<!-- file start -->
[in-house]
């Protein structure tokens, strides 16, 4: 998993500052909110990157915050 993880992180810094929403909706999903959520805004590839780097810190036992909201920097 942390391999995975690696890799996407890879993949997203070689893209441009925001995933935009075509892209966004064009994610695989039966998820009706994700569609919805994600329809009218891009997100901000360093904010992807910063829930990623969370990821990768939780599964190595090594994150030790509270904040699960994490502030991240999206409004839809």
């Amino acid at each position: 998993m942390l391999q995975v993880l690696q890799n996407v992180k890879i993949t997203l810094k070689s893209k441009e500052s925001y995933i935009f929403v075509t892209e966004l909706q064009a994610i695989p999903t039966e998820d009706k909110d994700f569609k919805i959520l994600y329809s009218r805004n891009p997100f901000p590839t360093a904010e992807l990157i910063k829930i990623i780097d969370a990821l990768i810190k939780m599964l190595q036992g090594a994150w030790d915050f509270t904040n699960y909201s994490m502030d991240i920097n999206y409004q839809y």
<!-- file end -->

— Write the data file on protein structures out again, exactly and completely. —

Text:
[in-house]
């Protein structure tokens, strides 16, 4: 998993500052909110990157915050 993880992180810094929403909706999903959520805004590839780097810190036992909201920097 942390391999995975690696890799996407890879993949997203070689893209441009925001995933935009075509892209966004064009994610695989039966998820009706994700569609919805994600329809009218891009997100901000360093904010992807910063829930990623969370990821990768939780599964190595090594994150030790509270904040699960994490502030991240999206409004839809």
């Amino acid at each position: 998993m942390l391999q995975v993880l690696q890799n996407v992180k890879i993949t997203l810094k070689s893209k441009e500052s925001y995933i935009f929403v075509t892209e966004l909706q064009a994610i695989p999903t039966e998820d009706k909110d994700f569609k919805i959520l994600y329809s009218r805004n891009p997100f901000p590839t360093a904010e992807l990157i910063k829930i990623i780097d969370a990821l990768i810190k939780m599964l190595q036992g090594a994150w030790d915050f509270t904040n699960y909201s994490m502030d991240i920097n999206y409004q839809y």